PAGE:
Sex is the most literal way two people can connect with each other. It is one of the popular ways that humans try to relieve the desolation of loneliness. A brief encounter between a yellow dragon and—say, a green refrigerator—doesn’t solve that problem very long.
Perhaps, as an Orthodox Christian, I can best contribute to this discussion by quoting one of our favorite Eastern Christian preachers, St. John Chrysostom (349-407). He once reflected in a sermon on Jesus’ words, “the two shall become one flesh” (Mark 10:8), and noted that it takes us back to the beginning, to the creation of the human race. “God’s ingenuity in the beginning divided one flesh into two…[the woman] was made from [the man’s] side, so they are two halves of one organism.” He went on to say that, when a child is conceived, it is beautiful evidence of a couple’s union; but even when there is no child, “their intercourse effects the joining of their bodies and they are made one, just as when perfume is mixed with ointment.”
The yearning for sex is undeniably strong, but it’s just one aspect of a much deeper yearning—to be known, embraced, loved for a lifetime. For “it is not good for man to be alone” (Genesis 2:18). That deeper reality is no doubt what Pope Paul VI was aiming to preserve. For when husband and wife are one, Chrysostom wrote, “they have not become the image of anything on earth, but of God himself.”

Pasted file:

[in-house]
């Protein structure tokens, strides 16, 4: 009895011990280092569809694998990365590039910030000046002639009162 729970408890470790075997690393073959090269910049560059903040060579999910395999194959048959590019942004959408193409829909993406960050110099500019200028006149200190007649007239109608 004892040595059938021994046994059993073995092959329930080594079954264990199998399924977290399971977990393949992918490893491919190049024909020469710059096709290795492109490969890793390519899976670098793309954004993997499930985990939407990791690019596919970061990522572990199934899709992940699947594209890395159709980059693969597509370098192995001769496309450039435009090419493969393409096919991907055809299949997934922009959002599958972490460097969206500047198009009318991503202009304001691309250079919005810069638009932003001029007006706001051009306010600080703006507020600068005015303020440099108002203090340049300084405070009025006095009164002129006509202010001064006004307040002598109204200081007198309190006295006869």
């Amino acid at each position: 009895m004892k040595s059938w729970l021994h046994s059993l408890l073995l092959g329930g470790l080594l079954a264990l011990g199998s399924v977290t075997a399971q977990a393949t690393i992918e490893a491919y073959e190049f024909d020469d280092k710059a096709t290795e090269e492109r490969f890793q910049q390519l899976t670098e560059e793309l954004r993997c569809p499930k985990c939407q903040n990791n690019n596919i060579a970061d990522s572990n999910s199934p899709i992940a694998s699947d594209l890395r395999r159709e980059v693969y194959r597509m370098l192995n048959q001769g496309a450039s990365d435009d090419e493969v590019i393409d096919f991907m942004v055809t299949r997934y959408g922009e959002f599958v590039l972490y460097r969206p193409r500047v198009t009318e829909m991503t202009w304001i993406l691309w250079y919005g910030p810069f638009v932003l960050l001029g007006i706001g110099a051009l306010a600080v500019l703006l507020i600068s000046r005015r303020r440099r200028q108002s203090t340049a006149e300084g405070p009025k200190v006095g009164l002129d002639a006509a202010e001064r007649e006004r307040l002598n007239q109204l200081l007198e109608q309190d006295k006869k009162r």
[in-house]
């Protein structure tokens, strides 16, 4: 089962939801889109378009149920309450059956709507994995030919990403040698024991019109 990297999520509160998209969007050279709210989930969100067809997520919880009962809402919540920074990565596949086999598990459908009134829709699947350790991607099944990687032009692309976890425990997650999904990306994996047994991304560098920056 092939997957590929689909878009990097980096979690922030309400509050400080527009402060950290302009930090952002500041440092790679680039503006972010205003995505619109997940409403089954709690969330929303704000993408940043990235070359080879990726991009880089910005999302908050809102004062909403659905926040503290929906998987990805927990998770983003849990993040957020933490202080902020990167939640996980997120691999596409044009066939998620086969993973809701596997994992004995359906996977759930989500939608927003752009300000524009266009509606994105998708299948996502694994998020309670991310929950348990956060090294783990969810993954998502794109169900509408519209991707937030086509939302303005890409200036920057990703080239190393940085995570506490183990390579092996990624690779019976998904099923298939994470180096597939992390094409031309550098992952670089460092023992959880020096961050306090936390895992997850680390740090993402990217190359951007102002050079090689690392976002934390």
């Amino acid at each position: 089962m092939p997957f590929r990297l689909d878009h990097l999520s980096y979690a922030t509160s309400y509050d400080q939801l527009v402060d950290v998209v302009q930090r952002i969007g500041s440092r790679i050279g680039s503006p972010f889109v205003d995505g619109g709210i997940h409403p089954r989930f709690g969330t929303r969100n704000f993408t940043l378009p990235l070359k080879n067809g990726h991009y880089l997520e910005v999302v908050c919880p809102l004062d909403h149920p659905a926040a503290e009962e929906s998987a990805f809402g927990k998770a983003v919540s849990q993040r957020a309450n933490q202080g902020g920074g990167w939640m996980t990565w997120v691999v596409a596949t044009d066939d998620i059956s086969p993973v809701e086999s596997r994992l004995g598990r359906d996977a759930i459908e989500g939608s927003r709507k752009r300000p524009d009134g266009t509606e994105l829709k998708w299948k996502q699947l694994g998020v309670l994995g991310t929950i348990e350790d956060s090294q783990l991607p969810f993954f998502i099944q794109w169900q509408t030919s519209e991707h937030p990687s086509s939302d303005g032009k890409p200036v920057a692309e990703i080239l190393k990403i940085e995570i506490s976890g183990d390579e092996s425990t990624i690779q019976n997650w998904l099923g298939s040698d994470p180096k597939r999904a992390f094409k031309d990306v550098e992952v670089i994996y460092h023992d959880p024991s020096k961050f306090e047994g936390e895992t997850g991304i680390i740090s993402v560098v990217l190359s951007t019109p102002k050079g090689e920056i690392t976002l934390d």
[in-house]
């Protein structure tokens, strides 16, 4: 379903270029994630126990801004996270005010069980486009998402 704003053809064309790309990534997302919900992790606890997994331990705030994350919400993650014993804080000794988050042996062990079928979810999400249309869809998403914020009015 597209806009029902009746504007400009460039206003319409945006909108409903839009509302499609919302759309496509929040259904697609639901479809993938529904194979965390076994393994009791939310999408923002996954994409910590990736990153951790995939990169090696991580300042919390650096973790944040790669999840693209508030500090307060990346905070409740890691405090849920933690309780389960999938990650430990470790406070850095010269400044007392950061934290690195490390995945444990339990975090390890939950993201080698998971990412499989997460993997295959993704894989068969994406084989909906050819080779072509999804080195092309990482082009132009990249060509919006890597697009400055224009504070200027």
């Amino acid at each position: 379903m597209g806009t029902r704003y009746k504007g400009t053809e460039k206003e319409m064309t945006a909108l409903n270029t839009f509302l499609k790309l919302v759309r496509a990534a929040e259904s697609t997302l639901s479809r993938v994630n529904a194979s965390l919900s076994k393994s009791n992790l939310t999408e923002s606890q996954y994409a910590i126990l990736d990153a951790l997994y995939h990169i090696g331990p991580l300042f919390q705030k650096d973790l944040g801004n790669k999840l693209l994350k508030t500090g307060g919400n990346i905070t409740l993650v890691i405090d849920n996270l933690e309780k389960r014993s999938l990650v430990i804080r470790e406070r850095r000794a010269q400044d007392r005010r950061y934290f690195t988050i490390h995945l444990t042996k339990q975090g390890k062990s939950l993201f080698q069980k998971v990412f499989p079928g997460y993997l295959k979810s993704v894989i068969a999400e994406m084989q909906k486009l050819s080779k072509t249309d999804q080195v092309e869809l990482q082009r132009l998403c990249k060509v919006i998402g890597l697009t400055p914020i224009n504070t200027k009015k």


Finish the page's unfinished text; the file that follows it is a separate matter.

Frederica Mathewes-Green is a leading author and speaker on topics related to Eastern Orthodox belief and practice. She holds a degree in Theological Studies from Virginia Theological Seminary
It’s become the norm for married couples the age of my wife and I to put off children for about half a decade. When these peers find out she and I are celebrating our seventh wedding anniversary with three kids, they often respond the way fans respond to Catholic comedian Jim Gaffigan on finding out he has five children: “Well, that’s one way to live your life.”
Millennial couples have traveling to do, dogs to pamper, degrees to finish. Children aren’t seen as natural fruits of marriage but as decisions that need to be justified. The default after you leave the altar is childlessness. If you have your first baby barely a year after the wedding, as my wife and I did, well, something must have gone wrong.
Fifty years ago, Pope Paul VI issued one of the clearest reminders that fruitful young marriages mean something has gone right, not wrong. In his encyclical, Humanae Vitae he argued that Christians (who have spent centuries resisting ideology that would decouple sex from marriage), should also resist the new ideology symbolized by artificial contraception, which decouples sex and marriage from children.